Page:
From the Ship

Wago Méndez: Self-governing and Culture of the Kuna Indigenous People of Panama

Jul 20, 2023

Wago Méndez, artist and environmental activist from the Kuna indigenous community in Panama, introduced the unique way of living, art and culture of his people in a series of onboard presentations and workshops while Peace Boat’s 114th Global Voyage was sailing over the Atlantic. Wago is a long term partner of Peace Boat, not only joining voyages as a Guest Educator but also hosting numerous study and cultural exchange programmes to his community as part of their initiatives for sustainable tourism.

Artist and environmental activist, Wago Méndez is a long term partner of Peace Boat

The Kuna community, one of seven remaining indigenous groups in Panama, resides in the San Blas Islands and along the northern coast. They are known for their rich culture and traditions, and particularly for their political independence and self-governance. They follow their own customs, laws and legislation, which enables them to preserve their heritage and natural environment.

Wago presents the history and culture of the Kuna people 

During his introductory presentation, Wago explained that governmental pressure on the Kuna to give up their traditional way of living led to a revolt in 1925 and a subsequent treaty with the Panamanian government which has guaranteed Kuna’s self-determination and autonomy to this day. The Kuna people live in four politically autonomous communities, called comarcas. They have rights to join and make statements to the government, and take part in elections.

The Kuna communities live on 60 small islands, each of which has its own leader, called Sahila, who is elected for life. The elders help in governing social and religious matters, which are based on traditions and ancestors’ stories. Wago introduced to participants how these traditions and sacred history are transferred to the younger generation through songs, dance and oral history.

From Wago's presentation: a Kuna woman presenting molas

Kuna culture is famous for the colorful textile art form mola, made appliqué techniques and used to create clothes and jewelry. In tradition, said Wago, the bright colors are thought to repel evil spirits. All women have a nose piercing which they receive at the age of three months. In his presentation, Wago explained these traditions, as well as the main ceremonies marking important stages in growing up, and the culture’s matrilineal system. Further, he shared that their economy is based on agriculture, fishing and clothing manufacture, with plantains, coconuts, and fish as the basis of their diet. Kuna tradition emphasizes respect for the land. They believe that all things come from La Madre Tierra, Mother Earth, and that all people have the responsibility to preserve it healthy and unpolluted. These beliefs are incorporated in the symbols of mola handicrafts, which Wago presented in an exhibition onboard Peace Boat. He also organized workshops in which participants could learn how to make these beautiful artworks themselves.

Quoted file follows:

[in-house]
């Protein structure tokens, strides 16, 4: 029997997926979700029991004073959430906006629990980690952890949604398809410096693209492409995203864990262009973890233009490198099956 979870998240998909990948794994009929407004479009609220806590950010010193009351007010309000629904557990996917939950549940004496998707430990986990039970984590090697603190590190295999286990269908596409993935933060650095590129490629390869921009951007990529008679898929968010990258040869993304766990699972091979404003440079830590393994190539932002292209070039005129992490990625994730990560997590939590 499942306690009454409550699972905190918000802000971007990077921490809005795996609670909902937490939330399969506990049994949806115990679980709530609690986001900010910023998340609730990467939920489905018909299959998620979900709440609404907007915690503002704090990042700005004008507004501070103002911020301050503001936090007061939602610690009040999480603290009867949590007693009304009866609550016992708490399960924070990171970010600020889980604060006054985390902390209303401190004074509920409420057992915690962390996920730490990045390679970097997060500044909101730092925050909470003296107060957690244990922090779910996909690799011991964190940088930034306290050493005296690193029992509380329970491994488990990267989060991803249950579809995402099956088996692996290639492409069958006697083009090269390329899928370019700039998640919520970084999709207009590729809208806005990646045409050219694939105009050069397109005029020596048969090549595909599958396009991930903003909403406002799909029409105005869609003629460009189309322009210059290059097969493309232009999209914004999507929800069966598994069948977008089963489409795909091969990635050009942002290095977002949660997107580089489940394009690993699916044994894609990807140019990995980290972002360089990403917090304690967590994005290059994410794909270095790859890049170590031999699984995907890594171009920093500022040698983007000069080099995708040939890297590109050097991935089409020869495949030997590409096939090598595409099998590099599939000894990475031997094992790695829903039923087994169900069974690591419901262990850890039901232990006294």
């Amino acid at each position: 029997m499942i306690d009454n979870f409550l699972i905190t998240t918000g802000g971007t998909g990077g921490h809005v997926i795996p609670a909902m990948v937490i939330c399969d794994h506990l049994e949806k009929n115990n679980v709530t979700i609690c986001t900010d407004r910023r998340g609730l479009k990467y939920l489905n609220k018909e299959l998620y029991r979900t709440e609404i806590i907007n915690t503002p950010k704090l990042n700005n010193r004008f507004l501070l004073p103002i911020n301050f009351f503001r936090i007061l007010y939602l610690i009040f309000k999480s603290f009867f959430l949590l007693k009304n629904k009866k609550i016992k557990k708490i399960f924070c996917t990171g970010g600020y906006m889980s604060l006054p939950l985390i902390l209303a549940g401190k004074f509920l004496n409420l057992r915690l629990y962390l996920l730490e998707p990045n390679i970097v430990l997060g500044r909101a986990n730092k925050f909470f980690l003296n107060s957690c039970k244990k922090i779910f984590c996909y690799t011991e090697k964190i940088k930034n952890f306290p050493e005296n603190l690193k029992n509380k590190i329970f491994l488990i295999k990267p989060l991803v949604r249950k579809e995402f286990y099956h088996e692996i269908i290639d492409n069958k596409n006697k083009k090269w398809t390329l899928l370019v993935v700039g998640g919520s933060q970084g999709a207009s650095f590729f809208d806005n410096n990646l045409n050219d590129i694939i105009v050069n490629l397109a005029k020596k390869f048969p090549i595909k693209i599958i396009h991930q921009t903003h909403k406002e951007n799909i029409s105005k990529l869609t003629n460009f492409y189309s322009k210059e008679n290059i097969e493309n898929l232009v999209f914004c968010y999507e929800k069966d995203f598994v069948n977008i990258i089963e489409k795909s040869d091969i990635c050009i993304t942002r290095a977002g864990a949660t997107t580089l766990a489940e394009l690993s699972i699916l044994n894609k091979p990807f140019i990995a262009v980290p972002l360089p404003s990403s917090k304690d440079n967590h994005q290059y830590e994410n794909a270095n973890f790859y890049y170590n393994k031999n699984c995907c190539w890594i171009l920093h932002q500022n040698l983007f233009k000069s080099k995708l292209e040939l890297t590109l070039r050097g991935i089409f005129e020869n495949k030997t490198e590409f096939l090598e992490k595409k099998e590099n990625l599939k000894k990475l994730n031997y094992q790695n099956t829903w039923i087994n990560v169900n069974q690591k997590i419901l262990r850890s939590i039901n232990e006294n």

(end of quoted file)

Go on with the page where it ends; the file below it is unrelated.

A mola representing 'unity, solidarity and brotherhood' with the rainbow

During the 114th Voyage, Wago hosted a community based tourism programme to learn first-hand about the Kuna community. Here, participants could experience the Kuna way of living, and learn about their traditions and daily life deeply related to the natural environment. The Kuna community’s sustainable tourism initiatives are grounded not only in sharing their culture, but also in thinking together about actions in the face of the climate crisis. During his presentations Wago expressed his fear that San Bias Island, where Kuna preserve their unique way of living, could be uninhabitable due to sea level rise by the end of the 21st century, and the need to incorporate indigenous knowledge and nature-based solutions into climate change mitigation and adaption measures.